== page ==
30: RHP Ty Hensley, who is ranked sixth by Keith Law and MLB and ninth by Baseball America, was the No. 30 overall pick in the 2012 MLB Draft. He pitched 12 innings in the Gulf Coast League in his abbreviated rookie season, but Hensley had surgery to repair a hip impingement in early April and will be out until will be out until at least mid-July.

40: While three players total on the list are on the 40-man roster, LHP Manny Banuelos is the only one of the trio to place on all three lists; however, due to Tommy John surgery, the 22-year-old who ranks fifth (MLB), seventh (Law), and eighth (Baseball America) will miss all of 2013.

3: RHP Jose Campos, who was acquired in the deal that brought Michael Pineda to the Yankees, is ranked as high as No. 5 (Baseball America) and as low as No. 12 overall (in MLB's Top 20) on our utilized lists; however, his number is 3 because through his first four outings, he had pitched 12 innings -three in each start.

14.6: Mark Montgomery (No. 8 MLB, No. 9 Keith Law) was drafted in 2011, but has already advanced to Triple-A Scranton/Wilkes-Barre. Through April 29, he had 166 strikeouts in 102.2 innings pitched in his career, good for a 14.6 K/9 ratio. This season, his ratio through that same April 29 deadline was slightly less at 14.4, as he had 16 K's in 10 innings and a miniscule 0.90 ERA to go with it.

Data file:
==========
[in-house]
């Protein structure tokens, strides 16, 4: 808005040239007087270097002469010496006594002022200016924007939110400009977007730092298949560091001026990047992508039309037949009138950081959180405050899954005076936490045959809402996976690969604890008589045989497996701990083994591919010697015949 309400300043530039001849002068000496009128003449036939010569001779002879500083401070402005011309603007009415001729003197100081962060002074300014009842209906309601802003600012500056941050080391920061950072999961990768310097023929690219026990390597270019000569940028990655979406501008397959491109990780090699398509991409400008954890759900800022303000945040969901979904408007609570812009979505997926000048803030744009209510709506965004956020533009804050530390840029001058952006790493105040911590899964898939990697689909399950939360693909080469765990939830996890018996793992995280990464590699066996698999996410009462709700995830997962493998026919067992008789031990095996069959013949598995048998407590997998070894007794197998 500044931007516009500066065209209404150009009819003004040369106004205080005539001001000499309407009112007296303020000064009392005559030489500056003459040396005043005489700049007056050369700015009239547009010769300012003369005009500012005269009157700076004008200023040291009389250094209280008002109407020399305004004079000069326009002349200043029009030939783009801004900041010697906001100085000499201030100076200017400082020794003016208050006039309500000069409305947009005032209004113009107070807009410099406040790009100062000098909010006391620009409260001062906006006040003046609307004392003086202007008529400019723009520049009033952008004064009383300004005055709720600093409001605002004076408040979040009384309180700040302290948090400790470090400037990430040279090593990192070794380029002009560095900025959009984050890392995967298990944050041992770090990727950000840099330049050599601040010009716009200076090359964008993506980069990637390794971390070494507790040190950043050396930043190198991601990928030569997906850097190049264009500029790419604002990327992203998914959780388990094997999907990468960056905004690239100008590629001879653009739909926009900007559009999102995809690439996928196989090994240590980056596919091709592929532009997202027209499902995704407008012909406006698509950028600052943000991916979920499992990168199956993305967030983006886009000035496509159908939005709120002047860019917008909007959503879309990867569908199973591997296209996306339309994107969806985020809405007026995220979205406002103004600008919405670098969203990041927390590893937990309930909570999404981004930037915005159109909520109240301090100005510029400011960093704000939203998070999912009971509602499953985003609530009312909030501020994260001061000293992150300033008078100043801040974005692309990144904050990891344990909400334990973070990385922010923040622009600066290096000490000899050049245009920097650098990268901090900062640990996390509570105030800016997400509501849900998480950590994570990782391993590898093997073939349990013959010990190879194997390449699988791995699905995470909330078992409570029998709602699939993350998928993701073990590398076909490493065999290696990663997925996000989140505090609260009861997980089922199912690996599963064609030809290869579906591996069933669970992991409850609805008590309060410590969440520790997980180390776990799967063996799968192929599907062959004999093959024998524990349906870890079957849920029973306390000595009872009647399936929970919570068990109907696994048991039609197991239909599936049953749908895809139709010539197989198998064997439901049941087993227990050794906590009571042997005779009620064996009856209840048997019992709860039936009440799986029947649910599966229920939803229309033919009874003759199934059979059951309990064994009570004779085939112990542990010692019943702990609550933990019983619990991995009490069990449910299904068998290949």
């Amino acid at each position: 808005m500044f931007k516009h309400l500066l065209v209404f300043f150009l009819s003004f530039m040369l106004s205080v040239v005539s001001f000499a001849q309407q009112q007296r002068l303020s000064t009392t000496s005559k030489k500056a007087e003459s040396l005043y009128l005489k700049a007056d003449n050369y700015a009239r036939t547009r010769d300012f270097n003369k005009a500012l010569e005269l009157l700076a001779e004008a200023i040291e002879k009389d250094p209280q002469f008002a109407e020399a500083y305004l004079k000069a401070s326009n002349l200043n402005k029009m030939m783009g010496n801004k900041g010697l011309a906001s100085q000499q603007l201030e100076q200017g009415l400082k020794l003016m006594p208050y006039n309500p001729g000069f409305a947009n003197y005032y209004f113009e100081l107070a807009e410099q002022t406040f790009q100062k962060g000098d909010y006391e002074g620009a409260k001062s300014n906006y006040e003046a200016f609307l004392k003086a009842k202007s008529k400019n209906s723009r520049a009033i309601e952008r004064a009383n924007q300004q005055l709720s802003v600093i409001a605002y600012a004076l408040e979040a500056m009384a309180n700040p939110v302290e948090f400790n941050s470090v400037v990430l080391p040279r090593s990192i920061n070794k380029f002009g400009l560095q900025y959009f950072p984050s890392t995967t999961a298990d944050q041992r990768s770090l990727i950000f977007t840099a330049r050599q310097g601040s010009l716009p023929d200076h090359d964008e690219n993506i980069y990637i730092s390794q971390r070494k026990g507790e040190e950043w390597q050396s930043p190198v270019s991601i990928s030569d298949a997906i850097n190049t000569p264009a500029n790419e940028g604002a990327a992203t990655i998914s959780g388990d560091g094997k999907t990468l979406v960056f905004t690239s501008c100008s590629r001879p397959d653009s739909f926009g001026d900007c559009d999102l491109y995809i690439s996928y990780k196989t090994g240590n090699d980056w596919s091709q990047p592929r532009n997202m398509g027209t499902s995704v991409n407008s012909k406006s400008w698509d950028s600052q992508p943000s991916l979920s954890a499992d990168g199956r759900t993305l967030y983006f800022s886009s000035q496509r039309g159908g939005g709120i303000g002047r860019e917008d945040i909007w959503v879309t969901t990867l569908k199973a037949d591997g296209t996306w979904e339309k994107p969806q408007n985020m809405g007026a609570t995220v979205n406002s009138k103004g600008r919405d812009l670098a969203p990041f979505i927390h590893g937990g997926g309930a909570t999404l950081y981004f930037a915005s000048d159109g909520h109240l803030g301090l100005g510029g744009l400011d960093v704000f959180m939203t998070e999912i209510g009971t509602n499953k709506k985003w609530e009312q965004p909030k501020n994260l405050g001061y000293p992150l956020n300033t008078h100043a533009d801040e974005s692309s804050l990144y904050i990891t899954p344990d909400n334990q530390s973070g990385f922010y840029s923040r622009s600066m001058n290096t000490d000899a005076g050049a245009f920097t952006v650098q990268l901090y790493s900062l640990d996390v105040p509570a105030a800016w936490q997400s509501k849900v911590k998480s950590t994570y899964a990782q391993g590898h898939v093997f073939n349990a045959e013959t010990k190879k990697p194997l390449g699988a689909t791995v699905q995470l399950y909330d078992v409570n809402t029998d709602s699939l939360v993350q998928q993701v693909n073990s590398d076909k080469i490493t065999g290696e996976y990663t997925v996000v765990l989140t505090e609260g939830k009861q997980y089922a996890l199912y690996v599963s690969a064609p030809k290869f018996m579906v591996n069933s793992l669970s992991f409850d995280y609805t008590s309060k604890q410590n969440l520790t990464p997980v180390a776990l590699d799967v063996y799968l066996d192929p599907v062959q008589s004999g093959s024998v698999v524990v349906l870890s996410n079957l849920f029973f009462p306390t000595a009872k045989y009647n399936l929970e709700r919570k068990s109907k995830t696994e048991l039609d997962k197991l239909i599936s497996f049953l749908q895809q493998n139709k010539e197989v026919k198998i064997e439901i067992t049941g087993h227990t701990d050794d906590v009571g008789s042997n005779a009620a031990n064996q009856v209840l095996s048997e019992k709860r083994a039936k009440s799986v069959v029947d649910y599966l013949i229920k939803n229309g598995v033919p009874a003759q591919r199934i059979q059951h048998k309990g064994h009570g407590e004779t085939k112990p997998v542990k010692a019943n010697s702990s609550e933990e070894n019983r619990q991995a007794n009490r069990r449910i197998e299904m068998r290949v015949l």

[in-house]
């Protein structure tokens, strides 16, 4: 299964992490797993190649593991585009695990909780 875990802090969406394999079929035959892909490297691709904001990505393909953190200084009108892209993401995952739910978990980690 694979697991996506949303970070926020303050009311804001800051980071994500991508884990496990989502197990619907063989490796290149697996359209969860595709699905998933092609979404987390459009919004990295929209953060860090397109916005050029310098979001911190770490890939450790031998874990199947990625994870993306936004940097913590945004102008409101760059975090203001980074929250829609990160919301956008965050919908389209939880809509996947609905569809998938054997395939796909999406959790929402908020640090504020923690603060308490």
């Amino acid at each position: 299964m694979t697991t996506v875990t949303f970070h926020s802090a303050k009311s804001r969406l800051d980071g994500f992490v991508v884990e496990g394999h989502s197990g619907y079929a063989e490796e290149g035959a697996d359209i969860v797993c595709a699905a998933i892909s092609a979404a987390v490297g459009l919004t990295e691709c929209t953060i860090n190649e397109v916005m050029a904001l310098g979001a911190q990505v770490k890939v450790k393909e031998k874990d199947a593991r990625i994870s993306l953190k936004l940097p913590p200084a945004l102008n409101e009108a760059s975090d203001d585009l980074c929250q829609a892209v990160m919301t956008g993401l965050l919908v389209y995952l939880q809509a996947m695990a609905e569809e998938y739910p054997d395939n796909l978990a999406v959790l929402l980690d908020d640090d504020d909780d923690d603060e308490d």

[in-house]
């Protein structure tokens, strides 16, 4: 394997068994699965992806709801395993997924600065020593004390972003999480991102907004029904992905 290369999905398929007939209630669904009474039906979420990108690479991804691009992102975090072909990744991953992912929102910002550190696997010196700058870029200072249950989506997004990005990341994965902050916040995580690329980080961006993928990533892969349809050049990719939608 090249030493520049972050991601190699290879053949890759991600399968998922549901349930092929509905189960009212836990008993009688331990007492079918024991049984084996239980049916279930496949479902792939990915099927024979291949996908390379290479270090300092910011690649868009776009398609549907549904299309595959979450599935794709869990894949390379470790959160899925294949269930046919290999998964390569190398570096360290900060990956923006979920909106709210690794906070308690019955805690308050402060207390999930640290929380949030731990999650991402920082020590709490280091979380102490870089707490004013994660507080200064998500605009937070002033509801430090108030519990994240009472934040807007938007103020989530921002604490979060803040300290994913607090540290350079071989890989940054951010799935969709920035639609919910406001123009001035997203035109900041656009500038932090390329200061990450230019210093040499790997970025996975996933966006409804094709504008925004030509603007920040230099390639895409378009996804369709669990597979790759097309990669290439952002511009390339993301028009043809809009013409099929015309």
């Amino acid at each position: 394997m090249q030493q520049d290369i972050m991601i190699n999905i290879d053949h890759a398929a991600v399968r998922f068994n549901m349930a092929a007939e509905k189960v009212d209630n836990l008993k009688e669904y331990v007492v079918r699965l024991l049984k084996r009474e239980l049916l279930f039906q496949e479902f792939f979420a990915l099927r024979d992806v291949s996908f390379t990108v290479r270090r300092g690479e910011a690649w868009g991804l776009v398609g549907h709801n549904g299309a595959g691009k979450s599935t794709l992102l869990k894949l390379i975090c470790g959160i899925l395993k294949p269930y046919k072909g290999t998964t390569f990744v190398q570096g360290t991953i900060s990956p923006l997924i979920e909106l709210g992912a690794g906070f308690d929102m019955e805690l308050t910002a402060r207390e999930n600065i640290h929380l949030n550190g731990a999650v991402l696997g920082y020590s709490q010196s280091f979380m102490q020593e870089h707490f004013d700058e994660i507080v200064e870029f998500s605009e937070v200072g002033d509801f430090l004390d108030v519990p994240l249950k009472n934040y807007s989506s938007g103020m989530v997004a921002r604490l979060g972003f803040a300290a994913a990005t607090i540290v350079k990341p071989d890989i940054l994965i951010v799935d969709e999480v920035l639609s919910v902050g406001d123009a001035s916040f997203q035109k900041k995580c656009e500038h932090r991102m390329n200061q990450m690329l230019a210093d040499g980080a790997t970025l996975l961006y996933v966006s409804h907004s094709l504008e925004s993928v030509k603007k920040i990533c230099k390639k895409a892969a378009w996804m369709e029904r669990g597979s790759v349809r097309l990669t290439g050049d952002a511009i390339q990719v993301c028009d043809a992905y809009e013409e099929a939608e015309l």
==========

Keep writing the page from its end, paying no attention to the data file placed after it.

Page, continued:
6: Infielder Angelo Gumbs, who is ranked either No.7 or No. 10 on all three lists, struggled early on in his first year at Class-A Advanced Tampa before being placed on the disabled list. He has yet to return, and so he has a peculiar line: through his first month, he has as many strikeouts (6) as bases earned (two singles, a triple, and a walk for a total of 6 bases earned).

0: Entering 2013, RHP Rafael De Paula (No. 10, Baseball America) had thrown exactly zero innings of baseball on American soil; after two years of eligibility and visa issues, De Paula finally made his American debut in 2013, and through April 29 was 1-2 with a 3.63 ERA and a whopping 39 strikeouts in 22.1 innings pitched over five starts at Class-A Charleston.

5-3-4: RHP Brett Marshall, who is listed as No. 6 on Baseball America's list, fits into three categories: He's one of five who is listed by only one of our three sources, one of three on the Yankees' 40-man roster, and one of four (counting the injured Banuelos) who began the season at Triple-A Scranton/Wilkes-Barre. He led the Eastern League with 13 wins in 2012, but so far he is 0-2 in his freshman campaign at Triple-A.

19: The "middle man" of the three former first-round picks on this list, third baseman Dante Bichette Jr. (2011 top pick, No. 9 on MLB.com's list) led the Charleston RiverDogs in RBIs through the first month, racking up 19 in his first 23 games.

14: And at the end of the alphabet we come to Zoilo Almonte, who was ranked No. 10 on MLB.com's list; he began this season at Triple-A as well, and through April 29, his 14 RBIs had him tied with the now-injured Thomas Neal for the RailRiders' lead.

Follow Lou DiPietro on Twitter: @LouDiPietroYES